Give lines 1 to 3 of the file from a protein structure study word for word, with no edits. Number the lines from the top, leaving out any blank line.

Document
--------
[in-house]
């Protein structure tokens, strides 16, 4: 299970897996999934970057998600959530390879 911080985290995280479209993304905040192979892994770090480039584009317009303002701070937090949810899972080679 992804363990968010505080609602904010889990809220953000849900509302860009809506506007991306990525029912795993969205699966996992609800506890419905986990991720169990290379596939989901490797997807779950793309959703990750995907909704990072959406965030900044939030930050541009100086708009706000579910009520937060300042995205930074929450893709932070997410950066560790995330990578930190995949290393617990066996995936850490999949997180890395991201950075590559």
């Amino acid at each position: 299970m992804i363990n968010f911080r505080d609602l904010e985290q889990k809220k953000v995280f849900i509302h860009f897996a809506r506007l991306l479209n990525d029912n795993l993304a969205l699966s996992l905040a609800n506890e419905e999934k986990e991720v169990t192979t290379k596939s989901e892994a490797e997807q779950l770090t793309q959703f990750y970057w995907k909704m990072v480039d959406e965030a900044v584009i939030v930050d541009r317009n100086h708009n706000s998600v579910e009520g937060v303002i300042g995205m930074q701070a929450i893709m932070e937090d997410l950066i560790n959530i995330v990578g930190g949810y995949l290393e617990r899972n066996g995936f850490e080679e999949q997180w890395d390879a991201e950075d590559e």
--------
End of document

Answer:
[in-house]
């Protein structure tokens, strides 16, 4: 299970897996999934970057998600959530390879 911080985290995280479209993304905040192979892994770090480039584009317009303002701070937090949810899972080679 992804363990968010505080609602904010889990809220953000849900509302860009809506506007991306990525029912795993969205699966996992609800506890419905986990991720169990290379596939989901490797997807779950793309959703990750995907909704990072959406965030900044939030930050541009100086708009706000579910009520937060300042995205930074929450893709932070997410950066560790995330990578930190995949290393617990066996995936850490999949997180890395991201950075590559």
């Amino acid at each position: 299970m992804i363990n968010f911080r505080d609602l904010e985290q889990k809220k953000v995280f849900i509302h860009f897996a809506r506007l991306l479209n990525d029912n795993l993304a969205l699966s996992l905040a609800n506890e419905e999934k986990e991720v169990t192979t290379k596939s989901e892994a490797e997807q779950l770090t793309q959703f990750y970057w995907k909704m990072v480039d959406e965030a900044v584009i939030v930050d541009r317009n100086h708009n706000s998600v579910e009520g937060v303002i300042g995205m930074q701070a929450i893709m932070e937090d997410l950066i560790n959530i995330v990578g930190g949810y995949l290393e617990r899972n066996g995936f850490e080679e999949q997180w890395d390879a991201e950075d590559e």